Maybe the whole world needs more of that if we are really going to get down to the brass tacks of it all, but I can't change the whole world, only myself. And in order to do that I need to be proactive about change and consider how I can cultivate and harness more patience and compassion into my life.
Don't get me wrong about this, I am not some stone-cold heartless bitch or anything, I do possess a good measure of patience and compassion already, but sometimes I also do struggle with putting myself into other people's realities and seeing past my own struggles and that kind of thinking is so bloody shallow and intolerant and I would really prefer to be a lot less of both of those things.
However, patience and compassion are not something that you just miraculously wake up overflowing with one morning and declare to world that you've got it and you're done. It takes years of ongoing work to develop your levels of patience and compassion. In fact, it seems like the only way to get more patient and compassionate is to do more of the hard yards and experience the complete opposite and have some full blown mid-life 'chaos and melancholy' moment.
However, I'm not going to sugar coat or over inflate my own ability here, so I am just going to come straight out with it and say that I really, really do not want any chaos or melancholy in my life right now.... nope, no thanks....I'm looking for an overall gentler and nicer way to build my levels of patience and compassion without having to do the suffering to get there.
Call me a pussy, but I have done the agony miles before in my life and they are not fun, and even though I cannot deny that suffering does enhance the soul, I do not want or need destruction, mayhem or any feelings of being set adrift in my world right now. So how does one grow compassion and patience in gentle and less agonising ways, and can it even be done without an order of suffering on the side?
Well the good news is yes; yes you can develop and hone both your patience and your compassion without any torture or turmoil and it's easier than you would think. In his book Mindfulness in Plain English, Bhante Gunaratana says:
You will come face to face with the sudden and shocking realisation that you are completely crazy. Your mind is a shrieking, gibbering madhouse on wheels barrelling pell-mell down the hill, utterly out of control and hopeless. No problem.
I really love this quote for a couple of reasons, firstly because it is so reassuring to know that even zen Buddhists understand the analogy of a 'madhouse on wheels' and secondly because he finishes with 'no problem.' Meaning that I have complete control over my ability to remain calm even in the darkest hours and meanest tempests. In spite of the worst storms I can stand my ground, be a pillar of patience and demonstrate compassion if I choose to.
And what that really means is that the torture and turmoil, the 'side of suffering' that I mentioned earlier are all just states of mind and are only made real by my inability to manage my chaos thoughts. So rather than trying to be more patient or compassionate, what I really need to master is my ability to manage my unwelcome thoughts and emotions which will in turn lead to my impatience being transformed into patience; and being patient is a way of treating ourselves and others with compassion.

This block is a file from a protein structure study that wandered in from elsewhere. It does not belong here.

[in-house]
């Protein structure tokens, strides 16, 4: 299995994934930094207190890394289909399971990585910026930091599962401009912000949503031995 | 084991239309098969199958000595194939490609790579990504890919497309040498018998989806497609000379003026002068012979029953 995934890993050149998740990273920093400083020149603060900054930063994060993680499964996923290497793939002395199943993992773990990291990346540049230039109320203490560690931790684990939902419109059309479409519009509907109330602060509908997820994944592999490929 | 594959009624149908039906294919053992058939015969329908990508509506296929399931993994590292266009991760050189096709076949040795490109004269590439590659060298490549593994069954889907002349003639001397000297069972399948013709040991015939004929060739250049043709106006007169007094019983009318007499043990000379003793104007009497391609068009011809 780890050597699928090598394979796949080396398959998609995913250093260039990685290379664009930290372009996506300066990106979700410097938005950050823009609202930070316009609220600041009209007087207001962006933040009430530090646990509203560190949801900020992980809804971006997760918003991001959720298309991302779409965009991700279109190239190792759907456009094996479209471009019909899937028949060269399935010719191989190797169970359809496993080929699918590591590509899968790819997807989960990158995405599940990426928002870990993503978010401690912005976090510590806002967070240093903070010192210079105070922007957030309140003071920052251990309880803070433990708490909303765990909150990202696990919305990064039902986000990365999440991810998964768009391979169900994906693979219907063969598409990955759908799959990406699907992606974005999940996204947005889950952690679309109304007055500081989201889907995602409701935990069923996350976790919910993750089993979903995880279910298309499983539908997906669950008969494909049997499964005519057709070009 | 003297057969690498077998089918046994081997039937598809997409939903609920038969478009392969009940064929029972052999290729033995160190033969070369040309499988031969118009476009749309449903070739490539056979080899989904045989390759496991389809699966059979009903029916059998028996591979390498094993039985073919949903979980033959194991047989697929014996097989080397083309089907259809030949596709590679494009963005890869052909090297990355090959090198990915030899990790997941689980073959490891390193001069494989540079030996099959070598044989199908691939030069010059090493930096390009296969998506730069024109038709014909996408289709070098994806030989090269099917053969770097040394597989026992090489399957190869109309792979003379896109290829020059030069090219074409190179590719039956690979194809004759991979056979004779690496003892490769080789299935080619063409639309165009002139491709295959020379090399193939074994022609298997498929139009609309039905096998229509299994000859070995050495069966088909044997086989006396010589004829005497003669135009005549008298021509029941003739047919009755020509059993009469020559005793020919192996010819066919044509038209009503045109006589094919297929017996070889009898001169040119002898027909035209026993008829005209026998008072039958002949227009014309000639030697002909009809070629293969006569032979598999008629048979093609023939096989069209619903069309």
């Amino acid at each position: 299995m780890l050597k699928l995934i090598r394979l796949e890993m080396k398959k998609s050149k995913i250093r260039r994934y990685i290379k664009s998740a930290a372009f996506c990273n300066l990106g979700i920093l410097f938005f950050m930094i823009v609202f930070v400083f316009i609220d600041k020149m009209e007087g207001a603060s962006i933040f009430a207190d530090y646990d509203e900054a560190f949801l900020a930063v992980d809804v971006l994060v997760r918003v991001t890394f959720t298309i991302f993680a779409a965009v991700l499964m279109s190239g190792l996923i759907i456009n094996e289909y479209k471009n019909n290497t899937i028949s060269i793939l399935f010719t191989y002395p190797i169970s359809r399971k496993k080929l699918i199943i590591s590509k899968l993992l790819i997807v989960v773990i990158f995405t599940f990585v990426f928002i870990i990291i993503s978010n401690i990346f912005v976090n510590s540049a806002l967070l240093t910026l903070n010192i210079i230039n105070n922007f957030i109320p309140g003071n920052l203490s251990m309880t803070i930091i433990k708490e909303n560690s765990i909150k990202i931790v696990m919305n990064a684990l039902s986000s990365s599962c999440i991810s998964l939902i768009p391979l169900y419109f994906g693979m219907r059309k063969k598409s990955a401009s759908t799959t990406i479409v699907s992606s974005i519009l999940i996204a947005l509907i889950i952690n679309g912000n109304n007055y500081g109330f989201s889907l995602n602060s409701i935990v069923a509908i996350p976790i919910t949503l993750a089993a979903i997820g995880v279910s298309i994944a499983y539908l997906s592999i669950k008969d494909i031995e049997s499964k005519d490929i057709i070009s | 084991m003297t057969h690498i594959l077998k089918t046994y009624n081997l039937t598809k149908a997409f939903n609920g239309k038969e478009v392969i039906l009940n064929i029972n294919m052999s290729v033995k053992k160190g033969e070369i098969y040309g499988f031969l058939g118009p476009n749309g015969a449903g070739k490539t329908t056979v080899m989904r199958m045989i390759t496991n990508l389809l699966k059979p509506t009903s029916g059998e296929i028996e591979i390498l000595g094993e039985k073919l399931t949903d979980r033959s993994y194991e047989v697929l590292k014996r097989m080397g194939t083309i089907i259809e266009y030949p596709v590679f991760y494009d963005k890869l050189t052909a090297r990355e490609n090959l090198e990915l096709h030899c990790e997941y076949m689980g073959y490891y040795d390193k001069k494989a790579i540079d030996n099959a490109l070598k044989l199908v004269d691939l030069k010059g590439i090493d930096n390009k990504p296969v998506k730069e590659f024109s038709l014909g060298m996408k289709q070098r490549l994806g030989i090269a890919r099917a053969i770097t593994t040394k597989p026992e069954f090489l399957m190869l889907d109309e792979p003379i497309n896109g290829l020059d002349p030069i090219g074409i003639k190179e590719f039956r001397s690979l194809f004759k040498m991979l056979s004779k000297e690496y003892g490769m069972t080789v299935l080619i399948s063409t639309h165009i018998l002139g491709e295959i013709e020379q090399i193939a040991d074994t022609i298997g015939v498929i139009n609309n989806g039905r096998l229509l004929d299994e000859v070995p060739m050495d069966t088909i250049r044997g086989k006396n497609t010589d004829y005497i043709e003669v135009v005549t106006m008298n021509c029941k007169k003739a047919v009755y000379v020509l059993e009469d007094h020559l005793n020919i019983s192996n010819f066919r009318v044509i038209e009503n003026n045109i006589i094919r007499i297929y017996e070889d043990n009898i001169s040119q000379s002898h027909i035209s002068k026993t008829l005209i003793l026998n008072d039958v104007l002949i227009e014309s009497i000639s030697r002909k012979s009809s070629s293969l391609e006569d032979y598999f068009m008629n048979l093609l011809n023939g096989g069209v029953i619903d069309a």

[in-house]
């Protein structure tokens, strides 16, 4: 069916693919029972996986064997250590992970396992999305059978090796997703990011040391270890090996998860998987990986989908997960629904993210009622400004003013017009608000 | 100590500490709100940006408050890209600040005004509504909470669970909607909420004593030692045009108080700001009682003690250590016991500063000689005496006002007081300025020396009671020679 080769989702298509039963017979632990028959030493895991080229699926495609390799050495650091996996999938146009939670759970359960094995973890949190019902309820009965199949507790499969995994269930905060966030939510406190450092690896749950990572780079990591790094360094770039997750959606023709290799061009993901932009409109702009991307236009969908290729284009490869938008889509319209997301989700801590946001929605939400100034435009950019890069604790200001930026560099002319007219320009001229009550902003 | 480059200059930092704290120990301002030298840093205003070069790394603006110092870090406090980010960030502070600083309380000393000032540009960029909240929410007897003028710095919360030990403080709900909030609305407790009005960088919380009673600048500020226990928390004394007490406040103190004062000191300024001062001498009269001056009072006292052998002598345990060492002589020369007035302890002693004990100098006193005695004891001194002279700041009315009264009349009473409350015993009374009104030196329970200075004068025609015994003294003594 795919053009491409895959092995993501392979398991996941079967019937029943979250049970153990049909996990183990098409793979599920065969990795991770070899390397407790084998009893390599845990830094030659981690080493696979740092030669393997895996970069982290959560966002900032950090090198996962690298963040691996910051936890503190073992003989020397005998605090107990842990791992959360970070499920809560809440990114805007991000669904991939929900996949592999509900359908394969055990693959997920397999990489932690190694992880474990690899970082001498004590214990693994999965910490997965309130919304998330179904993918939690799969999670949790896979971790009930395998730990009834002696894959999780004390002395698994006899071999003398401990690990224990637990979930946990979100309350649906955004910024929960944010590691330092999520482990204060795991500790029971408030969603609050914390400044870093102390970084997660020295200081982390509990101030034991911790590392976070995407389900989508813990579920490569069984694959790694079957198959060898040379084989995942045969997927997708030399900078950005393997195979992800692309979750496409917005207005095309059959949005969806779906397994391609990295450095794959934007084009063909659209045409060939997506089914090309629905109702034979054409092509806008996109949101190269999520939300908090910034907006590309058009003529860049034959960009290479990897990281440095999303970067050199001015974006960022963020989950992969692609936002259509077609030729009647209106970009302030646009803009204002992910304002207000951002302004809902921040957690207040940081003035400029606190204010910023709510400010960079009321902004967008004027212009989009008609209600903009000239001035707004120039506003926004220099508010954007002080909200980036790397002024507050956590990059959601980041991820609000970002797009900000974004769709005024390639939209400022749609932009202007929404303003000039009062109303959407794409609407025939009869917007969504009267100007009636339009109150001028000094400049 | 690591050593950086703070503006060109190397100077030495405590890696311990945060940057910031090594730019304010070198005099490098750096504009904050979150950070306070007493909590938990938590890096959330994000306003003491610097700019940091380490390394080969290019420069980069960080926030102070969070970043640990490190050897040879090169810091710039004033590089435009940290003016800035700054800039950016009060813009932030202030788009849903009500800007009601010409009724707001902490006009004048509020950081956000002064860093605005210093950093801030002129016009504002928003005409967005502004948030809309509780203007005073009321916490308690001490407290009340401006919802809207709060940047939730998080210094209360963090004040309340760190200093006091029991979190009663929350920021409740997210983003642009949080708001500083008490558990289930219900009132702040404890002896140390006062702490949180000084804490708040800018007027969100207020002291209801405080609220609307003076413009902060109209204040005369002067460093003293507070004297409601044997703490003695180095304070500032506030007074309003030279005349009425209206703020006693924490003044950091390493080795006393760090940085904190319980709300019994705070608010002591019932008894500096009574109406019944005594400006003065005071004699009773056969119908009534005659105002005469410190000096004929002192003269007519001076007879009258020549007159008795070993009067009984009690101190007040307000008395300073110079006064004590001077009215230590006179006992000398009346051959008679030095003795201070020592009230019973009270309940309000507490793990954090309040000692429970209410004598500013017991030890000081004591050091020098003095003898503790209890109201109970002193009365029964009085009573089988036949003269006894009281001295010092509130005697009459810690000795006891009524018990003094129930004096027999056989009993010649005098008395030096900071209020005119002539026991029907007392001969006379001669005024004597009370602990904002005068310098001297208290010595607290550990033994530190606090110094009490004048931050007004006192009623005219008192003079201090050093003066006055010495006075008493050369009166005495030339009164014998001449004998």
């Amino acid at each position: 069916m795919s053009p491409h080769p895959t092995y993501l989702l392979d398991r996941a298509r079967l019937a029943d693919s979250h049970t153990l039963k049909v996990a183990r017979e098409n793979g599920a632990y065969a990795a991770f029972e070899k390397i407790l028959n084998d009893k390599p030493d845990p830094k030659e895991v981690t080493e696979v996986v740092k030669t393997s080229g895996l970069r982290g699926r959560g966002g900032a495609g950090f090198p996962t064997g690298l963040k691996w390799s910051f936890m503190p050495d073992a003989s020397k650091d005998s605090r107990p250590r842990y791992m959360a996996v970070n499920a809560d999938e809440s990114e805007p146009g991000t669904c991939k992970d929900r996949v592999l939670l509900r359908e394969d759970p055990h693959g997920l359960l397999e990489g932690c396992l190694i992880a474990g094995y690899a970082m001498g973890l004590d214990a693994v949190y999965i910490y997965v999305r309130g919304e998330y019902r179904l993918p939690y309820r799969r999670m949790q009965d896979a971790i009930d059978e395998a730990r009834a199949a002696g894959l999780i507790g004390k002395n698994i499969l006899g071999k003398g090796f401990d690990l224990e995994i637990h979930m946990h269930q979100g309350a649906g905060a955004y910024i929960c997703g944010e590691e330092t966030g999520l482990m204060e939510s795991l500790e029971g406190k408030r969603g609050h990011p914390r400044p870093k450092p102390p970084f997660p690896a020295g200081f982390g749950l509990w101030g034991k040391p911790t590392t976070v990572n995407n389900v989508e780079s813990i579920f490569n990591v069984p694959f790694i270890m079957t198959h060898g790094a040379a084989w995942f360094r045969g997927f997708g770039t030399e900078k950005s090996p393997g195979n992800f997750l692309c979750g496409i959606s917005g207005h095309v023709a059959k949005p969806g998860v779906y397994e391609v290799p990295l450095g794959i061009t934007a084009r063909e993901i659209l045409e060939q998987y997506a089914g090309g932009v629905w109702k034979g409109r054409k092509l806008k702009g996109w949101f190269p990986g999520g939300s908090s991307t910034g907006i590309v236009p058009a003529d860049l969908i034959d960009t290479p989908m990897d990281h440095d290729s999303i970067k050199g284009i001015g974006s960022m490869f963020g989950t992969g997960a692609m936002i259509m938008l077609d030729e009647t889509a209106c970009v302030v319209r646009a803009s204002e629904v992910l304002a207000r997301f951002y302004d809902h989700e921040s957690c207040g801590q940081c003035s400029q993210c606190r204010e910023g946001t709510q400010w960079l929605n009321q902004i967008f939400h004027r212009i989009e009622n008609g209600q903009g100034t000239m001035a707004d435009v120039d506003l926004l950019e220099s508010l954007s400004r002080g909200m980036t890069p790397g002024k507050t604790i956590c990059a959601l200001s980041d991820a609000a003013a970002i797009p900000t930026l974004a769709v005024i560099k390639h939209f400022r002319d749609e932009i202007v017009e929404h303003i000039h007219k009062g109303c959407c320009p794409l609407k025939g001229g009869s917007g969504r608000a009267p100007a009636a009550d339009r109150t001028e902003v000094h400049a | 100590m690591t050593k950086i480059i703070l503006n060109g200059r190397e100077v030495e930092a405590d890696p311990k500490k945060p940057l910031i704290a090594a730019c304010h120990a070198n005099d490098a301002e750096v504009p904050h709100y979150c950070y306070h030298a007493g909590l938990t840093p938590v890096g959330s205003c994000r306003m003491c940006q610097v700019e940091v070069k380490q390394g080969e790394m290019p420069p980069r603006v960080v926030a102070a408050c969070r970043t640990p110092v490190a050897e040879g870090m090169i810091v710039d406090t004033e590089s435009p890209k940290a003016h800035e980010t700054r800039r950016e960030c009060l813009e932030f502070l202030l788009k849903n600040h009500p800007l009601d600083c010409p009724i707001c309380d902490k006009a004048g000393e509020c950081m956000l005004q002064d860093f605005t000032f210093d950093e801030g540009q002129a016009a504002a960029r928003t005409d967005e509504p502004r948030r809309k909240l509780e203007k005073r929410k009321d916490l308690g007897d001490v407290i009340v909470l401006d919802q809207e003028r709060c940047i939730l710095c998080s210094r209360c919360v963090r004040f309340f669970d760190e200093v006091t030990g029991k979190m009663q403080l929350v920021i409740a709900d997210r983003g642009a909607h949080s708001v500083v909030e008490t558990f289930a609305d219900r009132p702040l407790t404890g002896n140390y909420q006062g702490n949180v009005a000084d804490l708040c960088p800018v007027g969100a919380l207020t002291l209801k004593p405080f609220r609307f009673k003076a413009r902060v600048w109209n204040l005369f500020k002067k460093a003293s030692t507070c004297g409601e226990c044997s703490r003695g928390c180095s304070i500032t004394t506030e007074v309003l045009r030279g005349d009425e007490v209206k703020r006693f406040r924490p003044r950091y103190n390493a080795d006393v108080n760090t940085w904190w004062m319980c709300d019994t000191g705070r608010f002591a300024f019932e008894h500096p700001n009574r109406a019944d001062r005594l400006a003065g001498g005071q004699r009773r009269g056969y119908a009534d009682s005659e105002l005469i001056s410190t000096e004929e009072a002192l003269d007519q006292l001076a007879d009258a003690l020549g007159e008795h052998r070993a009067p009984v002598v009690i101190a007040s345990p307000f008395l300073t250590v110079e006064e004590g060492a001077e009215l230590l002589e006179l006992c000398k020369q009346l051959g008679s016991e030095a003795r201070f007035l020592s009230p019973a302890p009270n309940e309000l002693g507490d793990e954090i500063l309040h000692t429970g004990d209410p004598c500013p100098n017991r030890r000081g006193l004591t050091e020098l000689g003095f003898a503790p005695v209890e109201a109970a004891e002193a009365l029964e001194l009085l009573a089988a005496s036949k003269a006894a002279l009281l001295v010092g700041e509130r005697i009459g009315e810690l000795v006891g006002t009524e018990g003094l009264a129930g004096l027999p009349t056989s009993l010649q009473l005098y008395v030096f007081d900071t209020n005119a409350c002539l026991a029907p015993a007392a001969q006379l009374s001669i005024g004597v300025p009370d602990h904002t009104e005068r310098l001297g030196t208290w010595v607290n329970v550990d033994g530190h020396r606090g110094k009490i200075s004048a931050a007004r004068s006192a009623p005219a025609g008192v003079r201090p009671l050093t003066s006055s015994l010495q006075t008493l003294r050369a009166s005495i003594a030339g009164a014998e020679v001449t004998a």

BOOM! Total result! And now I just need to put all of that into practise....which sounded really straight forward when I was writing about it a second ago....
Release Date: 2005
Rating: MA 15+
Running Time: 127 mins
Directed by Jean-Marc Vallee, this French language film from Quebec, Canada, tells the story of Zac, a young gay man struggling through the homophobic 1960's and 1970's. C.R.A.Z.Y was so well received that it clocks a massive 100% on Rotten Tomatoes, and is on the top ten list of Best Canadian Films of All time.
Much to his father horror, Zachary was born 'different' to his four other brothers. In order to keep his conservative family happy, Zac hides his sexuality and tries to adopt a lifestyle that he believes they will approve of, but it is not easy to live out a lie, and Zac must eventually allow himself to become who he truly is, regardless of the consequences.
This is a touching, colourful and beautifully constructed coming of age tale. The period of the 60's and 70's is truly brought to life here, and so are the prejudices and fears that surrounded gay lifestyles during that time. I really enjoyed this film, I thought that the behaviours of the characters were really believable and I don't know why we have seen more from Marc-Andre Grondin, who was utterly amazing as Zachary. And what a killer of a soundtrack, overall really very good indeed.
FINAL SAY: I want to be like everyone else.
3.5 Chilli Peppers